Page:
Fire and Ice (publisher page)
I'd like to introduce you to my next guest author who is sharing her sequel writing story: JD Spikes, author of the Secret Journals series. When she first approached me about being part of this line-up I was hesitant, because her books, while related, aren't necessarily sequels. They are a series with different characters and settings and a common thread that ties them together. However, I thought it over, and I realized that what she had done as an author was extremely clever and creative. It also took a lot of guts to keep writing books with the hope that her readers would stick with her from story to story. Please enjoy what she has to say about all of this.
Jeanine (JD) Spikes:
Yes – you could see the question practically scroll across their eyes when I discussed my young adult books with anyone. I understood the weirdness of my vision, but I couldn’t stop it. It felt too right. Let me explain.
While at my local Borders to buy a sketch pad for my artist son and a lined journal for my writer son, I stumbled on a small journal that called to me and wouldn’t let go. It was emerald green velvet with the embossed word ‘Journal’ on it. I circled that bargain bin, wove through the book aisles, circled the bin again. Thought about the café. Returned to the bin. In the end, I bought that little journal, brought it home, and decided I’d use it as a diary. Just like the heroines of my favorite Victorian novels did, circa Victoria Holt. How cool would that be?
The next day I started writing in it, just a paragraph to see how it felt. To my surprise I realized what I wanted to write wasn’t from me or about me, but from a young girl with a secret. I mean, I was already an author for adults, so I knew a story when I heard it. This story had a teen telling it, though.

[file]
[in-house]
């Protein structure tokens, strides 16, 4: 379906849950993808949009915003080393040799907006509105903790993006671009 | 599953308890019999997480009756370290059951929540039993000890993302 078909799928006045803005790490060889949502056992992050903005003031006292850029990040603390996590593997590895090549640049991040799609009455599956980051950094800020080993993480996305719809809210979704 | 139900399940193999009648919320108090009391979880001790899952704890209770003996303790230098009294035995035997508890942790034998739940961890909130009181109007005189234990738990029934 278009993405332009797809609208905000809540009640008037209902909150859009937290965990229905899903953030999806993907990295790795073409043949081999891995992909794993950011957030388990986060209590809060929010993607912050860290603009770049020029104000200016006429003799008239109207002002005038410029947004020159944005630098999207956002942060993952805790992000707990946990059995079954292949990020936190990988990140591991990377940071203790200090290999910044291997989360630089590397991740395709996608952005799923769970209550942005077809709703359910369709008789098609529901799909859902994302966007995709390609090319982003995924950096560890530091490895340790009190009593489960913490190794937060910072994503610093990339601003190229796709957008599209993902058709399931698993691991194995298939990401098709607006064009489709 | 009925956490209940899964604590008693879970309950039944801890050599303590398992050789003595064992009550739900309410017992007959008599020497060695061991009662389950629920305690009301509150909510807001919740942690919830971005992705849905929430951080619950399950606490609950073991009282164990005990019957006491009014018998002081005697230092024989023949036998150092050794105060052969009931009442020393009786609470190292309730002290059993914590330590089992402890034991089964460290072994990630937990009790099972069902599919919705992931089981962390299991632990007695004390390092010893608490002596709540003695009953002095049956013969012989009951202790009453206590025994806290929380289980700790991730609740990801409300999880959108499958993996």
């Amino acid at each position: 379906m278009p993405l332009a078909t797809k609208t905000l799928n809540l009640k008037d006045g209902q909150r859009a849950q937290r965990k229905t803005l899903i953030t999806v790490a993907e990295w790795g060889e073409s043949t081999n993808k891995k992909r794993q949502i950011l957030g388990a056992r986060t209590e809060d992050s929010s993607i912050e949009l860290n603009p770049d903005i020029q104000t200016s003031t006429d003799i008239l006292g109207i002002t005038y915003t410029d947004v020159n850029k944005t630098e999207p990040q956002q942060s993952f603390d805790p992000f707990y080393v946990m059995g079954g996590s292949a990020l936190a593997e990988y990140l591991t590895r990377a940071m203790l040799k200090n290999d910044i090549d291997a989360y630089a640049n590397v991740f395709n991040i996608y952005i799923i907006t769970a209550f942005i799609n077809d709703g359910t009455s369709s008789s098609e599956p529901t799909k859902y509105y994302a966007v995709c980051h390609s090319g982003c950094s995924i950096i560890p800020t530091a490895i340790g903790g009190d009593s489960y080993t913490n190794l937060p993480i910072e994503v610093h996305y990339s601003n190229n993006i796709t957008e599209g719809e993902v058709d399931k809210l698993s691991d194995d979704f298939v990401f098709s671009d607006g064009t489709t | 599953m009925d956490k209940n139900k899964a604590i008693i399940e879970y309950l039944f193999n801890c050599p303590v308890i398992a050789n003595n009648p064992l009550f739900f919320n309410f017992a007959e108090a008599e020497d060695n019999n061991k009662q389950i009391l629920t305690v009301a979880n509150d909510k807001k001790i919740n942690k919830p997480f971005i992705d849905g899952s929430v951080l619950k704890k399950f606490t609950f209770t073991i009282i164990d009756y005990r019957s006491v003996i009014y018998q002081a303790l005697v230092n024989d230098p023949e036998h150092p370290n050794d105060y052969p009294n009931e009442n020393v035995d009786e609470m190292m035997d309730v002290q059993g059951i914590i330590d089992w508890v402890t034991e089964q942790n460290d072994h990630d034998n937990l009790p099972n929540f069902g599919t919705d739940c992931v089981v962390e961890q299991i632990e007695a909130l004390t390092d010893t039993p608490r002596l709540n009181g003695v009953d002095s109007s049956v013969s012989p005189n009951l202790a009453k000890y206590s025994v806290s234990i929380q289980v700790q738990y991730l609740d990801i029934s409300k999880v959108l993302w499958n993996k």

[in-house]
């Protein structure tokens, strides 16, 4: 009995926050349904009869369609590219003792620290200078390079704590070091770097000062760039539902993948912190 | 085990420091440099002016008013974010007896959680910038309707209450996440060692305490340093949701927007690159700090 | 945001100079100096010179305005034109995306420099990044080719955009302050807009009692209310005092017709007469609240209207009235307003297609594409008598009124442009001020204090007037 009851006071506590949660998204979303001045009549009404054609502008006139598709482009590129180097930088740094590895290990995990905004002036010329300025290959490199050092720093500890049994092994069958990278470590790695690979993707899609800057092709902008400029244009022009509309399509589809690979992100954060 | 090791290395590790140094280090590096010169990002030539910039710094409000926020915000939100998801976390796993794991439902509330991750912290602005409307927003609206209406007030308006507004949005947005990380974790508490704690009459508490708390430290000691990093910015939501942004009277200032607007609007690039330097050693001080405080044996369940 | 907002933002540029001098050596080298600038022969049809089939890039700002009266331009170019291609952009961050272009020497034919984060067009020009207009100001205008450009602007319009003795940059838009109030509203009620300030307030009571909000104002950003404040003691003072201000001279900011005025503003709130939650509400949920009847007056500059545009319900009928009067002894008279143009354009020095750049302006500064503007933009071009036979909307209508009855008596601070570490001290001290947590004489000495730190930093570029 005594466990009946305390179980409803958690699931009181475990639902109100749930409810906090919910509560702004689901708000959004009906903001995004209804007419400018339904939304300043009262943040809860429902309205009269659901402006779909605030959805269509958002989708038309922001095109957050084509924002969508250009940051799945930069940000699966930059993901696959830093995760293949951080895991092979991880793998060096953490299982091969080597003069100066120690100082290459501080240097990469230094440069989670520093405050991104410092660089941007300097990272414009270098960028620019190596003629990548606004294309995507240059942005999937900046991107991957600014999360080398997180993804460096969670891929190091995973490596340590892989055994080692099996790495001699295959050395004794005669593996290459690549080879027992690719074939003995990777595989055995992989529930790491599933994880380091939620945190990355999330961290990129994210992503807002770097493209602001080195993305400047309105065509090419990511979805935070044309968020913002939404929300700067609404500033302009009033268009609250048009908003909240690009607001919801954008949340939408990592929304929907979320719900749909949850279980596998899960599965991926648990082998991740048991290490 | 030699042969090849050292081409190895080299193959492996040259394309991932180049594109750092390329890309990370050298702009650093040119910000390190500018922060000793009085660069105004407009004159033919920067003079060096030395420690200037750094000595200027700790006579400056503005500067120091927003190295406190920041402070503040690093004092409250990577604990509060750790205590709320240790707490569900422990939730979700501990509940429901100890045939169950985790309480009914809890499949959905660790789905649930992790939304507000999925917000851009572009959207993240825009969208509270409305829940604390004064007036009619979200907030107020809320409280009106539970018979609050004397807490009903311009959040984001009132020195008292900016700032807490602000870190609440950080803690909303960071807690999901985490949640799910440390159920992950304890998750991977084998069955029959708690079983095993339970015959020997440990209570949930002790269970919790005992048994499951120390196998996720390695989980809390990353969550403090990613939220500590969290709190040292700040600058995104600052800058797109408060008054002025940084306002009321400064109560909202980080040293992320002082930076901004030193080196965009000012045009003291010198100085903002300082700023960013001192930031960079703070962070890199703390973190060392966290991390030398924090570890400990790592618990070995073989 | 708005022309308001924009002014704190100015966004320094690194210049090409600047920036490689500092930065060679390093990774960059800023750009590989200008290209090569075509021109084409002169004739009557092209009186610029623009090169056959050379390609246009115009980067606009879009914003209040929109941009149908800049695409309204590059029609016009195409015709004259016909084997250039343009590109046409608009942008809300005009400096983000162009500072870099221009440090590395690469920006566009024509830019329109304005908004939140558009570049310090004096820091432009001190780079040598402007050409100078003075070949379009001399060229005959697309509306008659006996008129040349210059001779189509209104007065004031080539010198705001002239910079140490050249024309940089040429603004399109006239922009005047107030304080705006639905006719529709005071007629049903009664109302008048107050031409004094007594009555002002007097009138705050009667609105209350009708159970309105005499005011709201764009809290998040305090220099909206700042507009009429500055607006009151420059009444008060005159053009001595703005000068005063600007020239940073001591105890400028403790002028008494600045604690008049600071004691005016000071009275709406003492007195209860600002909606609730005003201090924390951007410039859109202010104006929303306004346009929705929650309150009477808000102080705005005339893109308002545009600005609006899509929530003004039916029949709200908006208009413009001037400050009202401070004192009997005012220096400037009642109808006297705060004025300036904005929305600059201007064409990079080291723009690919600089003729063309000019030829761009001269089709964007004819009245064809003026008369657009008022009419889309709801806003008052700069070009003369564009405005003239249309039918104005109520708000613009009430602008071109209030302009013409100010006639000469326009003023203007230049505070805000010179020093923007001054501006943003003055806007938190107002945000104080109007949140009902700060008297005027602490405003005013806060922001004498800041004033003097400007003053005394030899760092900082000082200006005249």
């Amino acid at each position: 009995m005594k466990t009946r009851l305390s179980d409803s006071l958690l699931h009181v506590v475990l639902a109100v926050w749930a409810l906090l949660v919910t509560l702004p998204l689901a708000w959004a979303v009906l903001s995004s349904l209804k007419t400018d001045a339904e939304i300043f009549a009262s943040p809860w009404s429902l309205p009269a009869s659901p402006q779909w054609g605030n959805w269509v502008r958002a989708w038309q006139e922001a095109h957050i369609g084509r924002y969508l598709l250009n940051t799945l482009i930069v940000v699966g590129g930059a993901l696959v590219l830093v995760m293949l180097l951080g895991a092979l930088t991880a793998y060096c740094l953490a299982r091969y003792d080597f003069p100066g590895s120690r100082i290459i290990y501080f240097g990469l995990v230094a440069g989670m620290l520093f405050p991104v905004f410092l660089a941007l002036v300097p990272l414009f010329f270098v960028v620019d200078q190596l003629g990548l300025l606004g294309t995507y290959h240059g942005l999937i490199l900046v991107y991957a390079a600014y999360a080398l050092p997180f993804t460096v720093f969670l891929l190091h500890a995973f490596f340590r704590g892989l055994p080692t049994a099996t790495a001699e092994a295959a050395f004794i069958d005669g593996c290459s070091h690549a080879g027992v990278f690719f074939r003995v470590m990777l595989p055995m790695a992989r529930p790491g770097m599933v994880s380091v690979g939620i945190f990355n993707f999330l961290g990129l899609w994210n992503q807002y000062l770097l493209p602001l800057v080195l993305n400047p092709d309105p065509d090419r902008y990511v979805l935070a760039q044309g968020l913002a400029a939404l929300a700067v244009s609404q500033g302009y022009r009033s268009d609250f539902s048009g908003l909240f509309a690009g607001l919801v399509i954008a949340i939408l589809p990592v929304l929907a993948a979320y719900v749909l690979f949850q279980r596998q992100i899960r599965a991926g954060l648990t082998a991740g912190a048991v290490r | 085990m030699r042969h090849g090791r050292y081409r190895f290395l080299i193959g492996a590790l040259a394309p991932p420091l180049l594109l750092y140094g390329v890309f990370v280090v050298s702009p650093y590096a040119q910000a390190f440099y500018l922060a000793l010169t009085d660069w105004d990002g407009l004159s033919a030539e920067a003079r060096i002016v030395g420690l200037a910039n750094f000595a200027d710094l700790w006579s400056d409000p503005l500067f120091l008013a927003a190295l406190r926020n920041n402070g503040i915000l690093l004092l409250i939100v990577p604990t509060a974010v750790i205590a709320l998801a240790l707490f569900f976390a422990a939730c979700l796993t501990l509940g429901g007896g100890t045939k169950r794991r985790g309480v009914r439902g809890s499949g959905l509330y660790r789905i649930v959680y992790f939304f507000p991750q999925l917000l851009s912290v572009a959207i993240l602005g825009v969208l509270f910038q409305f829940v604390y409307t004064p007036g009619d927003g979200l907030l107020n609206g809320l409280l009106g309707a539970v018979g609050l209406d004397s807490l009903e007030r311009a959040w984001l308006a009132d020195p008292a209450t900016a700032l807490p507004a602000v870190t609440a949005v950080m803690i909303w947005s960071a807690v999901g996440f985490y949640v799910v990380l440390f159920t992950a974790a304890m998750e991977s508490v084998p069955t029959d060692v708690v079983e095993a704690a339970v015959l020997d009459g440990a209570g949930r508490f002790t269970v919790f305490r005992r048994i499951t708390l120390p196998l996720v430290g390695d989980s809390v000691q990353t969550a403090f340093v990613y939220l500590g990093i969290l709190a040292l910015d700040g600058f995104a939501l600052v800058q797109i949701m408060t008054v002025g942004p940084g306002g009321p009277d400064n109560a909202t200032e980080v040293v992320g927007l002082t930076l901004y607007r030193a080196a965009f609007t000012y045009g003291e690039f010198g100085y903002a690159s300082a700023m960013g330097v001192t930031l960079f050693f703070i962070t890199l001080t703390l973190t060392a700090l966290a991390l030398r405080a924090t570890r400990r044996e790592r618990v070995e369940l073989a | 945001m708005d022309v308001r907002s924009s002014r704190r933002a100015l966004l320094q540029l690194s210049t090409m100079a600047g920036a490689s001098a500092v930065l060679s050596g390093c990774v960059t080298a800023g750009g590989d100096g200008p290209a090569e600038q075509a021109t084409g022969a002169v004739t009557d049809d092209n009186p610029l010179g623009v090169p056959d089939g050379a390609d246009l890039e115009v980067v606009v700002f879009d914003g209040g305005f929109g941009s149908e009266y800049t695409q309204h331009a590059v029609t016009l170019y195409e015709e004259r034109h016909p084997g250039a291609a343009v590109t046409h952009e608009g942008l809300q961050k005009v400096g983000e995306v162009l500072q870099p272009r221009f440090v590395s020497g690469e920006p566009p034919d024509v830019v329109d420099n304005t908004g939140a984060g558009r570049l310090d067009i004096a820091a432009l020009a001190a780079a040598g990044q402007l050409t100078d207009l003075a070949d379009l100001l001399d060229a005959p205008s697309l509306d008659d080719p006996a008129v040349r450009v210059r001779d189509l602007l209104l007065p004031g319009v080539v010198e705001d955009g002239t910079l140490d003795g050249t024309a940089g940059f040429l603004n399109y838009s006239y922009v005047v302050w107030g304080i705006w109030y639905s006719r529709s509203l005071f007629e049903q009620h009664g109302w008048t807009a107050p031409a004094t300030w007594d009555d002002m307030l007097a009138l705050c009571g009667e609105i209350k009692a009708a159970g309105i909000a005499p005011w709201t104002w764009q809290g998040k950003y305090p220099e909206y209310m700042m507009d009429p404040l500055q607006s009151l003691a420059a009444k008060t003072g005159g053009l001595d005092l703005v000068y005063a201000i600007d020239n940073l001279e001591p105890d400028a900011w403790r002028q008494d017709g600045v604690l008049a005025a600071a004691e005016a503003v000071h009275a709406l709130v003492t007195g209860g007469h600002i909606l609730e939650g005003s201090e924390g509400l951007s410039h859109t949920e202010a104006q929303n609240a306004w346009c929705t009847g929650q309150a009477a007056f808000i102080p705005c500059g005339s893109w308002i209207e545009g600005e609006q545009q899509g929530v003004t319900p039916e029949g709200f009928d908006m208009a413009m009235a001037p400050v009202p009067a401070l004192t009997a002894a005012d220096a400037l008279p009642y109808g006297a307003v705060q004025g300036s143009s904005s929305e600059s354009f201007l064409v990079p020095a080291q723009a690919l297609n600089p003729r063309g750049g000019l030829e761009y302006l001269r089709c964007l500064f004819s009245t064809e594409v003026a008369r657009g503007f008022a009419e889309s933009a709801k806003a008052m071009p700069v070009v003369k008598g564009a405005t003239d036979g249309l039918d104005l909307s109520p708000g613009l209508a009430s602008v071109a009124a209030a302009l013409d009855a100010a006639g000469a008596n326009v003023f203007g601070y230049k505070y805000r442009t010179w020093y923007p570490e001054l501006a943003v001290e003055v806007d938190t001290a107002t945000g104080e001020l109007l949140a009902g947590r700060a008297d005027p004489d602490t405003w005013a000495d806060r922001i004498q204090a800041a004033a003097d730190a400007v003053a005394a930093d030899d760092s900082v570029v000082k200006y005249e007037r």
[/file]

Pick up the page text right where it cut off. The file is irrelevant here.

The Secret Journals were born.
I really thought I was writing one story. In it’s inception it was called “The Velvet Journal”, Daphne Wentworth’s retelling of the summer of her 17th year, when she met Zach Philbrook at a haunted lighthouse and her life changed forever. Then I went back to Borders. Straight to the gift area where the journals were displayed.
Another journal caught my eye. I didn’t know why – it didn’t look like a diary, like the first one. It was smaller and leather, with a leather cord that wrapped around it and tucked in, to keep it closed. No lines on the inside of this one. You could jot notes to yourself, a sort of working journal, or sketch if you had the need. Why might you have that need?
The Leather Journal’s Therese Berard rehabs houses with her dad. He’s a contractor and she does the window dressing. He doesn’t know how she always gets it right, doesn’t know she’s an empath with psychometric abilities. Houses ‘speak’ to her. When they land the Braeburn House rehab and she inadvertently leaves her leather journal there, everything changes. Pictures show up in it. Someone challenges the changes. And then her best friend’s big brother sticks his nose in.
Different locations, different characters, different outcomes. But ALL journal-centric, in spooky places in New England, with a triangle of teens and a supernatural element. No-brainer, in my mind. Keep it going.
So I did. I realize now, though, that I started to look at journals differently, different than the average buyer. I look for one that jumps out at me, intrigues me. One that says ‘I have a story to tell’. As the stories came, I wrote them. And I started trying to sell them.
The traditional publishers weren’t loving a non-series series, especially one with unconnected titles, like
The Velvet Journal, The Leather Journal, The Shadow Journal…. I get it. How would they promote it? How do you get kids interested in a group of books that do not have the same characters coming back, the same locations, the same plot lines, when the industry is focused on Trilogy and Series?
Enter the small publisher. I’d sold a novella to them as part of an anthology. They knew my work. They knew my work ethic. They said, yes – let us check it out. Awesome! They bought it.